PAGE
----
As Greece and its future in Europe hang in the balance, the bureaucrats in Brussels seem to lack the compassion necessary to reassure the Greek people. After an overwhelming “no” vote in the referendum, everyday Greek citizens have voted against more austerity, and the prime minister, Alex Tsipras, is being squeezed by the IMF, European Bank and Germany, as if the vote never happened.
Caught between a rock and a hard place, Mr. Tsipras has been forced to agree to steps his people oppose, including additional cuts to his citizens’ pensions. I think he should tell them where to put their precious money. When he does so, and the European Union realizes the hit their currency will take as a result, he will have more leverage to negotiate something acceptable with more compassion for his predicament.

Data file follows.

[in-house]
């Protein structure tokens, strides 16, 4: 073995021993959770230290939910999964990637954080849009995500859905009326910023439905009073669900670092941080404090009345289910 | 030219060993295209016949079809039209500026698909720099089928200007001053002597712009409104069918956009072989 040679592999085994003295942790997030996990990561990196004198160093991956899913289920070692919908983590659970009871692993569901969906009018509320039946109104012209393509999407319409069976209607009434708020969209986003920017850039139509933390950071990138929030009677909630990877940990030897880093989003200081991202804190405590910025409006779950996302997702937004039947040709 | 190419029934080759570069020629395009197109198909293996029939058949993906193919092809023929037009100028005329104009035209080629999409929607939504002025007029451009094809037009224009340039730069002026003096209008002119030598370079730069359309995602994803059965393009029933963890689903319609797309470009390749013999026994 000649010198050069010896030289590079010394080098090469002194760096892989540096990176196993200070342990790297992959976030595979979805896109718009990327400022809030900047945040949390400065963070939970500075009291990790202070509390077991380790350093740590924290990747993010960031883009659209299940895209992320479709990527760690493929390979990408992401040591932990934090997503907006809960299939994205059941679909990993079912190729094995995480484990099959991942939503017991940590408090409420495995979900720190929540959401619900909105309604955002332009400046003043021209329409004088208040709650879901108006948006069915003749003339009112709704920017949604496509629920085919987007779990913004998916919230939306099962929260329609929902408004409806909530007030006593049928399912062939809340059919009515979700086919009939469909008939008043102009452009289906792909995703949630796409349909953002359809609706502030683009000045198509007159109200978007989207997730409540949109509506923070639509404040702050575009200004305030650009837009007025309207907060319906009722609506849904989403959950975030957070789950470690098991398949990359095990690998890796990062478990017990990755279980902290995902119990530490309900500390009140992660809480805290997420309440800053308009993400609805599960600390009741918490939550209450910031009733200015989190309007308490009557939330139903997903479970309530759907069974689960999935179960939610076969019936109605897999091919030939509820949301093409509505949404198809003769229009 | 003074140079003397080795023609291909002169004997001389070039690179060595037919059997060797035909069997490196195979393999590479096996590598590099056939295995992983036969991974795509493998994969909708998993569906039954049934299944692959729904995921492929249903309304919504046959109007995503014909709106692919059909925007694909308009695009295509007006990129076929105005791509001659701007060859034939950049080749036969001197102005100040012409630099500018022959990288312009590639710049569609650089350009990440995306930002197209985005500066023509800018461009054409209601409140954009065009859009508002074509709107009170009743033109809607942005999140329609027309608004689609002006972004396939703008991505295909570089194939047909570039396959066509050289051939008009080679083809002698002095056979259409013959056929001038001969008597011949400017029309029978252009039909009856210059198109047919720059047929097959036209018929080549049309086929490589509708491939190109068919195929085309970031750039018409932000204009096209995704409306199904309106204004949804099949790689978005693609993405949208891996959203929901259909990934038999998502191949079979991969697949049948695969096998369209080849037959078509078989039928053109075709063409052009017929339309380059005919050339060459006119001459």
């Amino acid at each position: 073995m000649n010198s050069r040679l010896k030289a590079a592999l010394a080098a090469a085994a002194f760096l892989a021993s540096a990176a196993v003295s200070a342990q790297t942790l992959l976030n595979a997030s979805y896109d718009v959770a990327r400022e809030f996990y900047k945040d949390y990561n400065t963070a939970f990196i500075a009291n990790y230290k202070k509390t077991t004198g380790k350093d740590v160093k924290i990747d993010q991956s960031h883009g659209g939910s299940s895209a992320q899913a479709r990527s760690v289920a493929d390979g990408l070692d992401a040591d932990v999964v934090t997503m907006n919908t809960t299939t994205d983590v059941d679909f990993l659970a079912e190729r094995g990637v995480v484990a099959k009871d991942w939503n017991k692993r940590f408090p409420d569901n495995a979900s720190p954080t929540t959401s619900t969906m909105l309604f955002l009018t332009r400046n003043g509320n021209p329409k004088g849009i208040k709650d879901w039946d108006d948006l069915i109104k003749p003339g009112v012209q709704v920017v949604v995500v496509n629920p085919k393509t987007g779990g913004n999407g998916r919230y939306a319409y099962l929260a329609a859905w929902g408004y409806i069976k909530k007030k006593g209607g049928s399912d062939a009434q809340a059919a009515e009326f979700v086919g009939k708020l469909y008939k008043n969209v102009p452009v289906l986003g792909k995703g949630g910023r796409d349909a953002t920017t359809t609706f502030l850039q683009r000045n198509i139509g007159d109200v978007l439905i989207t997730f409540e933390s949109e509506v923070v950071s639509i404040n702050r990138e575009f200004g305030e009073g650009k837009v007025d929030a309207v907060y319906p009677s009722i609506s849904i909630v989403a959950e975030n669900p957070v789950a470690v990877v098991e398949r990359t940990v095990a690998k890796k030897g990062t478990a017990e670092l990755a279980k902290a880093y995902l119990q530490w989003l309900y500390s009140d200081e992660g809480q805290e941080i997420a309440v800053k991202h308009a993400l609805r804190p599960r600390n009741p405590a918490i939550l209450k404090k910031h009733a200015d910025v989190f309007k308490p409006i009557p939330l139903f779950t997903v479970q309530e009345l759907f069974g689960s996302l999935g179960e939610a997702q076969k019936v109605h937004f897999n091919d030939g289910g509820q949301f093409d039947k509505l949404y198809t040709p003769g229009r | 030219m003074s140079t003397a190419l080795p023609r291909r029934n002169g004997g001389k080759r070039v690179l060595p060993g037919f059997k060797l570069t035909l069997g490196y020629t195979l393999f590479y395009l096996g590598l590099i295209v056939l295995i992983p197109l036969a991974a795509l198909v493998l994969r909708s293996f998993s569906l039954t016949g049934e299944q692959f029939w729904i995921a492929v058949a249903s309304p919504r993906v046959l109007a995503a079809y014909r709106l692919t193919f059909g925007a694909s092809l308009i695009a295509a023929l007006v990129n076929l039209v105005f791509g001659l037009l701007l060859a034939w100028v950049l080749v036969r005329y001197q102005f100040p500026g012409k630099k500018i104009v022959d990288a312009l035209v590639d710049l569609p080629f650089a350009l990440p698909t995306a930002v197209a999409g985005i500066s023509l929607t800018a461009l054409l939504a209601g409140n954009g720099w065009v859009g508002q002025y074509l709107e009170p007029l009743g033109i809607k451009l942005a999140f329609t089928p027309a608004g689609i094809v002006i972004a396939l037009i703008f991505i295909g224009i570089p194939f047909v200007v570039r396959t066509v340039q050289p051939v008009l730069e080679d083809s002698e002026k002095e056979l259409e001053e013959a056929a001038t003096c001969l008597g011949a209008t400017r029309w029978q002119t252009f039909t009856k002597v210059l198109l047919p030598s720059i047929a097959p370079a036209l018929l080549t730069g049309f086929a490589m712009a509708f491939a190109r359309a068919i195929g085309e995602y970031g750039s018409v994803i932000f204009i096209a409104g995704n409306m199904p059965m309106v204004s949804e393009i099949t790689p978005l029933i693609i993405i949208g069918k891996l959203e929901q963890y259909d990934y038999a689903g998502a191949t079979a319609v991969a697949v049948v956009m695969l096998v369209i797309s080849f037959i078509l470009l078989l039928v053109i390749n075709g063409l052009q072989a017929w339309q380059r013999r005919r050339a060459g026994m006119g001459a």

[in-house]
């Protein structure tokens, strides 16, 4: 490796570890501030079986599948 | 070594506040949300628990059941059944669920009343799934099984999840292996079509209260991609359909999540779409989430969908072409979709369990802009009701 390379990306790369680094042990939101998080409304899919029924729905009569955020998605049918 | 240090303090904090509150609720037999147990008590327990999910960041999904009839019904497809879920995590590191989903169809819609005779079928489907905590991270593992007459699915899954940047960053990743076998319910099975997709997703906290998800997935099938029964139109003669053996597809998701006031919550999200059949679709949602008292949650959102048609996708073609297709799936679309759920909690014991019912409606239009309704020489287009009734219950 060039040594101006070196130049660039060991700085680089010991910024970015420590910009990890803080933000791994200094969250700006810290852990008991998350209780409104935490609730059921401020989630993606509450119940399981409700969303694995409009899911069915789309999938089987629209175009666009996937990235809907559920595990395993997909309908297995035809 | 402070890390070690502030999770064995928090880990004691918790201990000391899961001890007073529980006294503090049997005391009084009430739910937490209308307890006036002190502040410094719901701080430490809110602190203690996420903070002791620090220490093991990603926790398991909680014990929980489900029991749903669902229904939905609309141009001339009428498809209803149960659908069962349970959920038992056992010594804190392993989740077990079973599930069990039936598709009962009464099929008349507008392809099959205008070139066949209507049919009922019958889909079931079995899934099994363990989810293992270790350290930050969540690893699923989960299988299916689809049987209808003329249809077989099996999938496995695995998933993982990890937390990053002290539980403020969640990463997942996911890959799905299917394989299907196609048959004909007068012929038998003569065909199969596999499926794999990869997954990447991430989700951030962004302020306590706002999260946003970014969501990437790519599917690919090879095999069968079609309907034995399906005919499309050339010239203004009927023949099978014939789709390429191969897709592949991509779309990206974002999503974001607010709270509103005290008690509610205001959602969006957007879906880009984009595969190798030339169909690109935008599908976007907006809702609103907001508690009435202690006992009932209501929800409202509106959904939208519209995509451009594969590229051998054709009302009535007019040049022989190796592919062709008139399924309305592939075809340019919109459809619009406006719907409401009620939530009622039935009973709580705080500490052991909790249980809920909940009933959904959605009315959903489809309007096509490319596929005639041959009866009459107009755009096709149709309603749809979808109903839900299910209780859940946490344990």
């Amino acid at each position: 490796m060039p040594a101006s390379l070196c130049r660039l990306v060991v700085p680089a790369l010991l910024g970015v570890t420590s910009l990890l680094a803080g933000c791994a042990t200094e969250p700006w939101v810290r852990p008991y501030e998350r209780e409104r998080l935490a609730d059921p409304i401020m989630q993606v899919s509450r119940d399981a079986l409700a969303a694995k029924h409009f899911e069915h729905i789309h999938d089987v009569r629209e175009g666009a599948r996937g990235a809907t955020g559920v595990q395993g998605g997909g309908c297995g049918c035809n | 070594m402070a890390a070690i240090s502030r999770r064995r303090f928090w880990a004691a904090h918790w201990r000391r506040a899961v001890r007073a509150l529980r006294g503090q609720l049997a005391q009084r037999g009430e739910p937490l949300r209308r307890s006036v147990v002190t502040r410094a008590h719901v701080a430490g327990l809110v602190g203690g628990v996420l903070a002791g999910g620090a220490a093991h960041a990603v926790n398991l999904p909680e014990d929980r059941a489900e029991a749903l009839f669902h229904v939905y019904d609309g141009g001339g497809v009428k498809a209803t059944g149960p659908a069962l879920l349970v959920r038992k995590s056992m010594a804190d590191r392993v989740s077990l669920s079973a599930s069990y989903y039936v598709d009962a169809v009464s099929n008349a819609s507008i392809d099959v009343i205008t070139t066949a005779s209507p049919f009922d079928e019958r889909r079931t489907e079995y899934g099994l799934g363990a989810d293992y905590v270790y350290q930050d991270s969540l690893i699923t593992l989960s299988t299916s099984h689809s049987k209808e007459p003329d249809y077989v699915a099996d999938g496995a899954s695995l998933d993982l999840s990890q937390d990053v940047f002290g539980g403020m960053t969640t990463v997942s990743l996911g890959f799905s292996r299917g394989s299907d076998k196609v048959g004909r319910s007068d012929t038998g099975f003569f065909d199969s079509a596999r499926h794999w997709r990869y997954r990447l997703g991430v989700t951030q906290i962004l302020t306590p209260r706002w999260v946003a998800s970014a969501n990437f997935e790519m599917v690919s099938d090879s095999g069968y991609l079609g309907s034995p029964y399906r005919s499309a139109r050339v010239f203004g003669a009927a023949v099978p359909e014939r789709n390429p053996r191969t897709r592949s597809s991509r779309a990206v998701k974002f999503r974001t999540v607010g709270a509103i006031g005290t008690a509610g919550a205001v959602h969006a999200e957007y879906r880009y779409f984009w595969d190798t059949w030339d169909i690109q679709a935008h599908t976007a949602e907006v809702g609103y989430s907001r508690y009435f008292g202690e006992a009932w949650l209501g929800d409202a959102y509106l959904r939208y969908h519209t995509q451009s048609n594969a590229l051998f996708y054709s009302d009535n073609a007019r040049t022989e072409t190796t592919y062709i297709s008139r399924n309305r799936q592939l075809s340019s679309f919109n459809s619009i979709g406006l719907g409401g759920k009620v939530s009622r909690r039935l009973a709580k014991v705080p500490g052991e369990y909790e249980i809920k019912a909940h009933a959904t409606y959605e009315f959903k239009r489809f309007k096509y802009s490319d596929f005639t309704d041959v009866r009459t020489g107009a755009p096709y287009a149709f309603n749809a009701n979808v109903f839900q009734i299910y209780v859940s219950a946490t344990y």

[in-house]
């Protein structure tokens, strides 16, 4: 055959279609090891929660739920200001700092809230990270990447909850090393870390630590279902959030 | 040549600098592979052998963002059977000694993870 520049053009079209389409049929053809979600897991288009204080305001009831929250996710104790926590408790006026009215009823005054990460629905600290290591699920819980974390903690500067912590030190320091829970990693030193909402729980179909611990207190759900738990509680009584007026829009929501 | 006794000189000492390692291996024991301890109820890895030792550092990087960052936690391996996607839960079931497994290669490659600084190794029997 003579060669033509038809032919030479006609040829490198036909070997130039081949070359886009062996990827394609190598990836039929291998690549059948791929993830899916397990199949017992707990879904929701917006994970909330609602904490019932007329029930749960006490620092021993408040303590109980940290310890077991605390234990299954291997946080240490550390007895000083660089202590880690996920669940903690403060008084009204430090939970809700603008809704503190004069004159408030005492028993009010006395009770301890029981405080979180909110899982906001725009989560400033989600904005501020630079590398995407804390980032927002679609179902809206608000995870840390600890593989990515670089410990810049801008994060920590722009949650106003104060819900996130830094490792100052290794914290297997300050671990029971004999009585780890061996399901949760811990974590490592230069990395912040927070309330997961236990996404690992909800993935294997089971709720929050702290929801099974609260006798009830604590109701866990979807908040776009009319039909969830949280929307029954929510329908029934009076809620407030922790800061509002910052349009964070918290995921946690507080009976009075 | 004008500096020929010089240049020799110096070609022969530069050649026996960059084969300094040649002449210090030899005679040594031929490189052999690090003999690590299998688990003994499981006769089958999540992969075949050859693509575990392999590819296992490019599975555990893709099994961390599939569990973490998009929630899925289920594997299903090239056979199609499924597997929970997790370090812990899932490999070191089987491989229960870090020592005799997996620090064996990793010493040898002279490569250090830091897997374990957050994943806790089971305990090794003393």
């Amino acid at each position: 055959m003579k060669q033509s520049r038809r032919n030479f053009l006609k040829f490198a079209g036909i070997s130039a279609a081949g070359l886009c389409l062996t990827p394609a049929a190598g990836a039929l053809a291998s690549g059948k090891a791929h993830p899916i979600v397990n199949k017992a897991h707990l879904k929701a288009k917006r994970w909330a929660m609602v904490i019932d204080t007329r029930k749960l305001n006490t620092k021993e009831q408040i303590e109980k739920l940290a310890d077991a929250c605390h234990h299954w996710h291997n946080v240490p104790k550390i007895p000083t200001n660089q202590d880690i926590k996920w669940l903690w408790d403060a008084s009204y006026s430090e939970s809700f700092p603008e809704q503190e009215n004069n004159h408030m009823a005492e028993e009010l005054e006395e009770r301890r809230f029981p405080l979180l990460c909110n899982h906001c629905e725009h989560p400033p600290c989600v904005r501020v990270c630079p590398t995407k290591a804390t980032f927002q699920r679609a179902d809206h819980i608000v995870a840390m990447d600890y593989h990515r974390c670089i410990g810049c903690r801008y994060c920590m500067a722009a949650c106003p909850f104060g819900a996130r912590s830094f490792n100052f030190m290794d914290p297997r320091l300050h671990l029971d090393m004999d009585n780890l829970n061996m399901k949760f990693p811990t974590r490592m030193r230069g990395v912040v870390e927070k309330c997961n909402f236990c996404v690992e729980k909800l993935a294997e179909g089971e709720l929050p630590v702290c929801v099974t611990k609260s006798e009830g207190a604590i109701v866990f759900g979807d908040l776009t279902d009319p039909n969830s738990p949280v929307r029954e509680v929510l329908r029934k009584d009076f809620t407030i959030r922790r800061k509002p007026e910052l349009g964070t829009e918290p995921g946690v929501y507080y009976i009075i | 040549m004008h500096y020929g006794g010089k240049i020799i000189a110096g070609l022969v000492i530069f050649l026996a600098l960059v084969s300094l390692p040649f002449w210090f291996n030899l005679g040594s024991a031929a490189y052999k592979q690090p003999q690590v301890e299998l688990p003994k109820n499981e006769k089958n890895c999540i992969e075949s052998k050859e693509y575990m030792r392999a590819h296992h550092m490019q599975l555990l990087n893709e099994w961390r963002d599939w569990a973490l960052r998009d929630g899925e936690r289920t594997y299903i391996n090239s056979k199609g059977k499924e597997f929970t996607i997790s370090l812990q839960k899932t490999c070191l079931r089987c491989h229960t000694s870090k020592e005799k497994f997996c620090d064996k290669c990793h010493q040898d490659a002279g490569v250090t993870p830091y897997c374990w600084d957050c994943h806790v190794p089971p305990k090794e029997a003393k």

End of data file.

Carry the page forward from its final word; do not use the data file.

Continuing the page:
Perhaps, he can describe the breakup as a temporary exit from the Euro to minimize the overall effect and preserve his options. But his heartless creditors must realize they can either receive a negotiated payment of Greek’s debt or no payment at all. Despite its size, Greece is needed by the European Union to shore up their other weak economies such as Spain, Portugal and even France. When the European Union comes to its senses and realizes this, a real solution can be found.